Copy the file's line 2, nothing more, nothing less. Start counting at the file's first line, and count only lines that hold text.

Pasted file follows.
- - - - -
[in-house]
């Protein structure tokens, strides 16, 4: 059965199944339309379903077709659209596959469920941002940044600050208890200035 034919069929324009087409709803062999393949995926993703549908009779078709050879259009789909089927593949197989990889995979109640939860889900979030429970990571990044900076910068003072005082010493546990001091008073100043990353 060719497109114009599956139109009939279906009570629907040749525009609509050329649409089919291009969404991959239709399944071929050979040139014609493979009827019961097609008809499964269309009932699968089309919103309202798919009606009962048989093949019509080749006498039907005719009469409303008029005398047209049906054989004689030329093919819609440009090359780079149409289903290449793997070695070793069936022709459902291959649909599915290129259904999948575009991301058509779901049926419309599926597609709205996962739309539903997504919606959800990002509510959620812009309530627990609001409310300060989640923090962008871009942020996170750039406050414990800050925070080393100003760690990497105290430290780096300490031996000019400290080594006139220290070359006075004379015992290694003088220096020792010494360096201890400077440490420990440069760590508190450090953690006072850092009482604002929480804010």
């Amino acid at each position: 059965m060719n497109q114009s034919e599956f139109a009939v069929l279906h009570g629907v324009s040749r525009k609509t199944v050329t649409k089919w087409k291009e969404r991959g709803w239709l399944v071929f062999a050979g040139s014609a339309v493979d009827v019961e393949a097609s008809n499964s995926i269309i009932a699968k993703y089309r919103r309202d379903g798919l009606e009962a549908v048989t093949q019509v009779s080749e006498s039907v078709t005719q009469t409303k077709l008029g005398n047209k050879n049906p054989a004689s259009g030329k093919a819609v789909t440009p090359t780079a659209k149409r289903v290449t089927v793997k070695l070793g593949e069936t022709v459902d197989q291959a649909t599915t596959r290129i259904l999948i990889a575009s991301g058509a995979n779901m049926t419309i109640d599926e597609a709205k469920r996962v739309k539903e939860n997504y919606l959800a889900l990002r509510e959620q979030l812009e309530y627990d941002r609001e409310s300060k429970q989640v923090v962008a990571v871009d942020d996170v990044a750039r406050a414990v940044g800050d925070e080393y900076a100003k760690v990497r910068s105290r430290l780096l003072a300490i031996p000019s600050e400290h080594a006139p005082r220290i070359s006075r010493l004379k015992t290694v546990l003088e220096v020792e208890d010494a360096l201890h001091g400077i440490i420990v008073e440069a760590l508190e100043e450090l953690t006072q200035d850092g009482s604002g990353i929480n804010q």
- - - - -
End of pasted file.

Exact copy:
């Protein structure tokens, strides 16, 4: 059965199944339309379903077709659209596959469920941002940044600050208890200035 034919069929324009087409709803062999393949995926993703549908009779078709050879259009789909089927593949197989990889995979109640939860889900979030429970990571990044900076910068003072005082010493546990001091008073100043990353 060719497109114009599956139109009939279906009570629907040749525009609509050329649409089919291009969404991959239709399944071929050979040139014609493979009827019961097609008809499964269309009932699968089309919103309202798919009606009962048989093949019509080749006498039907005719009469409303008029005398047209049906054989004689030329093919819609440009090359780079149409289903290449793997070695070793069936022709459902291959649909599915290129259904999948575009991301058509779901049926419309599926597609709205996962739309539903997504919606959800990002509510959620812009309530627990609001409310300060989640923090962008871009942020996170750039406050414990800050925070080393100003760690990497105290430290780096300490031996000019400290080594006139220290070359006075004379015992290694003088220096020792010494360096201890400077440490420990440069760590508190450090953690006072850092009482604002929480804010």